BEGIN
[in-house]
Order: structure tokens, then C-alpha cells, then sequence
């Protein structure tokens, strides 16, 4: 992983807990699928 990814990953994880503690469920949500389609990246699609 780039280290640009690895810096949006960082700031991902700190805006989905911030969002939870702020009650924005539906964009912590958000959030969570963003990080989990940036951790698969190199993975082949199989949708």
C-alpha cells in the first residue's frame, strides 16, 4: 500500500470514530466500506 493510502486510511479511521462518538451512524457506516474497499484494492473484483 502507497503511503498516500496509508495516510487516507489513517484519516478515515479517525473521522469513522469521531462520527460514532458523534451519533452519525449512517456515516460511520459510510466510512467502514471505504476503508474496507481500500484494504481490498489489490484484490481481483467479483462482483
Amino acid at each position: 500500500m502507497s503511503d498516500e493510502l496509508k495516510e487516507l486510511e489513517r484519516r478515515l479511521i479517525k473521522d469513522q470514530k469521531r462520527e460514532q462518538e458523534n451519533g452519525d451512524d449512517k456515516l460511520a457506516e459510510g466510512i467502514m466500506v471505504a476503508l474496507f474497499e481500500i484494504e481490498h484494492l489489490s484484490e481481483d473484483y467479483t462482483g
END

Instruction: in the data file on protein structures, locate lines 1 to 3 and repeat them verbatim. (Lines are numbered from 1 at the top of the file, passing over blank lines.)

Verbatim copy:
[in-house]
Order: structure tokens, then C-alpha cells, then sequence
């Protein structure tokens, strides 16, 4: 992983807990699928 990814990953994880503690469920949500389609990246699609 780039280290640009690895810096949006960082700031991902700190805006989905911030969002939870702020009650924005539906964009912590958000959030969570963003990080989990940036951790698969190199993975082949199989949708």